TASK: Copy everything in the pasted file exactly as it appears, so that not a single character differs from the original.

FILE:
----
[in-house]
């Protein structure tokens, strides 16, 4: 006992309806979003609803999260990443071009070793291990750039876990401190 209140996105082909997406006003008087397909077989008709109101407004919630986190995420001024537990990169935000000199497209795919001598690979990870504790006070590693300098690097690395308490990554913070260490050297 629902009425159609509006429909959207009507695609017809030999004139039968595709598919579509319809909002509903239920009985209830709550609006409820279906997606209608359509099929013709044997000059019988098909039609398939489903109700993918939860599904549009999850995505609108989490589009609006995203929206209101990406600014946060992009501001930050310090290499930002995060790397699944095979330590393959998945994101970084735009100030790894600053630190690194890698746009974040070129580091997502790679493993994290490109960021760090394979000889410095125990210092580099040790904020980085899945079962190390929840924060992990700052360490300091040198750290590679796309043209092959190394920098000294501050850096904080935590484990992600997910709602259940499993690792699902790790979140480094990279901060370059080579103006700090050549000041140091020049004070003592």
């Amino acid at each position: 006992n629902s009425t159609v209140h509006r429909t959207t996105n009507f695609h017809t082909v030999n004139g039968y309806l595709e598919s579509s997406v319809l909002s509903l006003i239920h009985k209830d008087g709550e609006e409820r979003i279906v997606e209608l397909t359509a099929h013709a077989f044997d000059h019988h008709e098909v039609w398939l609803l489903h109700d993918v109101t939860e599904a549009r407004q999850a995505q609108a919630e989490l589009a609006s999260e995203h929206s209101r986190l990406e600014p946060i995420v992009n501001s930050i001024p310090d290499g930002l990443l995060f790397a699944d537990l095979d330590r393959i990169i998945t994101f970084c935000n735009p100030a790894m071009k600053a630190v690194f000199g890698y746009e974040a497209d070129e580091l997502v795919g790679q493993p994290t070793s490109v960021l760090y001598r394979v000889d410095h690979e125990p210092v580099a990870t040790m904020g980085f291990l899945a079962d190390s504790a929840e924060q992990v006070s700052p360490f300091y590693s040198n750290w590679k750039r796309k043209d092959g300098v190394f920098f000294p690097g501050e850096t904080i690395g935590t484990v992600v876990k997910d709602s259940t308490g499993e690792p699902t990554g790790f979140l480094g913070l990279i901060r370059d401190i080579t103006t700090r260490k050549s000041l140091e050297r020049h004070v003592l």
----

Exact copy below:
[in-house]
């Protein structure tokens, strides 16, 4: 006992309806979003609803999260990443071009070793291990750039876990401190 209140996105082909997406006003008087397909077989008709109101407004919630986190995420001024537990990169935000000199497209795919001598690979990870504790006070590693300098690097690395308490990554913070260490050297 629902009425159609509006429909959207009507695609017809030999004139039968595709598919579509319809909002509903239920009985209830709550609006409820279906997606209608359509099929013709044997000059019988098909039609398939489903109700993918939860599904549009999850995505609108989490589009609006995203929206209101990406600014946060992009501001930050310090290499930002995060790397699944095979330590393959998945994101970084735009100030790894600053630190690194890698746009974040070129580091997502790679493993994290490109960021760090394979000889410095125990210092580099040790904020980085899945079962190390929840924060992990700052360490300091040198750290590679796309043209092959190394920098000294501050850096904080935590484990992600997910709602259940499993690792699902790790979140480094990279901060370059080579103006700090050549000041140091020049004070003592």
């Amino acid at each position: 006992n629902s009425t159609v209140h509006r429909t959207t996105n009507f695609h017809t082909v030999n004139g039968y309806l595709e598919s579509s997406v319809l909002s509903l006003i239920h009985k209830d008087g709550e609006e409820r979003i279906v997606e209608l397909t359509a099929h013709a077989f044997d000059h019988h008709e098909v039609w398939l609803l489903h109700d993918v109101t939860e599904a549009r407004q999850a995505q609108a919630e989490l589009a609006s999260e995203h929206s209101r986190l990406e600014p946060i995420v992009n501001s930050i001024p310090d290499g930002l990443l995060f790397a699944d537990l095979d330590r393959i990169i998945t994101f970084c935000n735009p100030a790894m071009k600053a630190v690194f000199g890698y746009e974040a497209d070129e580091l997502v795919g790679q493993p994290t070793s490109v960021l760090y001598r394979v000889d410095h690979e125990p210092v580099a990870t040790m904020g980085f291990l899945a079962d190390s504790a929840e924060q992990v006070s700052p360490f300091y590693s040198n750290w590679k750039r796309k043209d092959g300098v190394f920098f000294p690097g501050e850096t904080i690395g935590t484990v992600v876990k997910d709602s259940t308490g499993e690792p699902t990554g790790f979140l480094g913070l990279i901060r370059d401190i080579t103006t700090r260490k050549s000041l140091e050297r020049h004070v003592l």